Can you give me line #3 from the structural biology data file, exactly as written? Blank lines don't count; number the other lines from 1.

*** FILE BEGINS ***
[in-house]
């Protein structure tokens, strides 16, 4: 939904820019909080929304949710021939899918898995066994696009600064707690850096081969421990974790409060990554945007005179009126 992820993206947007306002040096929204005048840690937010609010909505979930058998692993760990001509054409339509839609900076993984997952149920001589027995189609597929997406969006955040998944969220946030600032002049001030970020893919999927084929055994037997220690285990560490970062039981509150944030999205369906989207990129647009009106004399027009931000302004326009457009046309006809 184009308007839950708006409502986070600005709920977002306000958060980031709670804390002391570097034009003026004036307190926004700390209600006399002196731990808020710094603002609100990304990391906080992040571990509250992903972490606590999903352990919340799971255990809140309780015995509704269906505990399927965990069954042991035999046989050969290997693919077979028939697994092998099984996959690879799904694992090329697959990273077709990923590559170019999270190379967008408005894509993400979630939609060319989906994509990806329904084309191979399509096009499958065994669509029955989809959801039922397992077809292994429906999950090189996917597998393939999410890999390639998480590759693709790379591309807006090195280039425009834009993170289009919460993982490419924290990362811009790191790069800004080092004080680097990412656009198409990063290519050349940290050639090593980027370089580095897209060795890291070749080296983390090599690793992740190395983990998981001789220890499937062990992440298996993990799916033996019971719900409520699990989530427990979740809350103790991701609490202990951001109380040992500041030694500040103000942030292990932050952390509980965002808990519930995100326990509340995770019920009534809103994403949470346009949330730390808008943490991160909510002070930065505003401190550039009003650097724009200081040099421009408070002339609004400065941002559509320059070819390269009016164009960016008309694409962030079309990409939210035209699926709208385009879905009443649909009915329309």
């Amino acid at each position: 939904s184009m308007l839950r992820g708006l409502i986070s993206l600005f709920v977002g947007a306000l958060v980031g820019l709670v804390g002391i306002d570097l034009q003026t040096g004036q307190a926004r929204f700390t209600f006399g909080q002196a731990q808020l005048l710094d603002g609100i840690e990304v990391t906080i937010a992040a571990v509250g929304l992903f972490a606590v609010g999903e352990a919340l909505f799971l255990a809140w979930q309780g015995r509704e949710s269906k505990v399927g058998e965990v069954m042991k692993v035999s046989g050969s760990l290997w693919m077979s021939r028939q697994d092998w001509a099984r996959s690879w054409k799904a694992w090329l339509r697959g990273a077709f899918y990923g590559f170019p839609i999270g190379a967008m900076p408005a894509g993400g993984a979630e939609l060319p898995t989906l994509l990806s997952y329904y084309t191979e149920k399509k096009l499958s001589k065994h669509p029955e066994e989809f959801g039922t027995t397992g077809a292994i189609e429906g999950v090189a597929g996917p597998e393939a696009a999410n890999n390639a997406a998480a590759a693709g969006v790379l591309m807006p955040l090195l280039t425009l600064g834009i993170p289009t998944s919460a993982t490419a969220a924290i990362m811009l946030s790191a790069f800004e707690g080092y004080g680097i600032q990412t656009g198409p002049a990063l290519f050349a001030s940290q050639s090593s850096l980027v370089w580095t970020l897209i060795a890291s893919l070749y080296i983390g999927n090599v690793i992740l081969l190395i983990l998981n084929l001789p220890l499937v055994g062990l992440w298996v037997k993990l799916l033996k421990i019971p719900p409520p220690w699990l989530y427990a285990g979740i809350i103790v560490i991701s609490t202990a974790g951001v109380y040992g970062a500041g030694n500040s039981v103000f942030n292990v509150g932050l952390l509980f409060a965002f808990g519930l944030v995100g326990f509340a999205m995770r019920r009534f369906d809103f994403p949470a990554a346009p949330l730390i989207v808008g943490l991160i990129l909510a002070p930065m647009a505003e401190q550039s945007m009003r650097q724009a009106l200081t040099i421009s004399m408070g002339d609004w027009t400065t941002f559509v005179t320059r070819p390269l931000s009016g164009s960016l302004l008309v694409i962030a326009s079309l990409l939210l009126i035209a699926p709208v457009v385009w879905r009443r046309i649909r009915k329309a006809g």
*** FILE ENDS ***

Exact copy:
């Amino acid at each position: 939904s184009m308007l839950r992820g708006l409502i986070s993206l600005f709920v977002g947007a306000l958060v980031g820019l709670v804390g002391i306002d570097l034009q003026t040096g004036q307190a926004r929204f700390t209600f006399g909080q002196a731990q808020l005048l710094d603002g609100i840690e990304v990391t906080i937010a992040a571990v509250g929304l992903f972490a606590v609010g999903e352990a919340l909505f799971l255990a809140w979930q309780g015995r509704e949710s269906k505990v399927g058998e965990v069954m042991k692993v035999s046989g050969s760990l290997w693919m077979s021939r028939q697994d092998w001509a099984r996959s690879w054409k799904a694992w090329l339509r697959g990273a077709f899918y990923g590559f170019p839609i999270g190379a967008m900076p408005a894509g993400g993984a979630e939609l060319p898995t989906l994509l990806s997952y329904y084309t191979e149920k399509k096009l499958s001589k065994h669509p029955e066994e989809f959801g039922t027995t397992g077809a292994i189609e429906g999950v090189a597929g996917p597998e393939a696009a999410n890999n390639a997406a998480a590759a693709g969006v790379l591309m807006p955040l090195l280039t425009l600064g834009i993170p289009t998944s919460a993982t490419a969220a924290i990362m811009l946030s790191a790069f800004e707690g080092y004080g680097i600032q990412t656009g198409p002049a990063l290519f050349a001030s940290q050639s090593s850096l980027v370089w580095t970020l897209i060795a890291s893919l070749y080296i983390g999927n090599v690793i992740l081969l190395i983990l998981n084929l001789p220890l499937v055994g062990l992440w298996v037997k993990l799916l033996k421990i019971p719900p409520p220690w699990l989530y427990a285990g979740i809350i103790v560490i991701s609490t202990a974790g951001v109380y040992g970062a500041g030694n500040s039981v103000f942030n292990v509150g932050l952390l509980f409060a965002f808990g519930l944030v995100g326990f509340a999205m995770r019920r009534f369906d809103f994403p949470a990554a346009p949330l730390i989207v808008g943490l991160i990129l909510a002070p930065m647009a505003e401190q550039s945007m009003r650097q724009a009106l200081t040099i421009s004399m408070g002339d609004w027009t400065t941002f559509v005179t320059r070819p390269l931000s009016g164009s960016l302004l008309v694409i962030a326009s079309l990409l939210l009126i035209a699926p709208v457009v385009w879905r009443r046309i649909r009915k329309a006809g």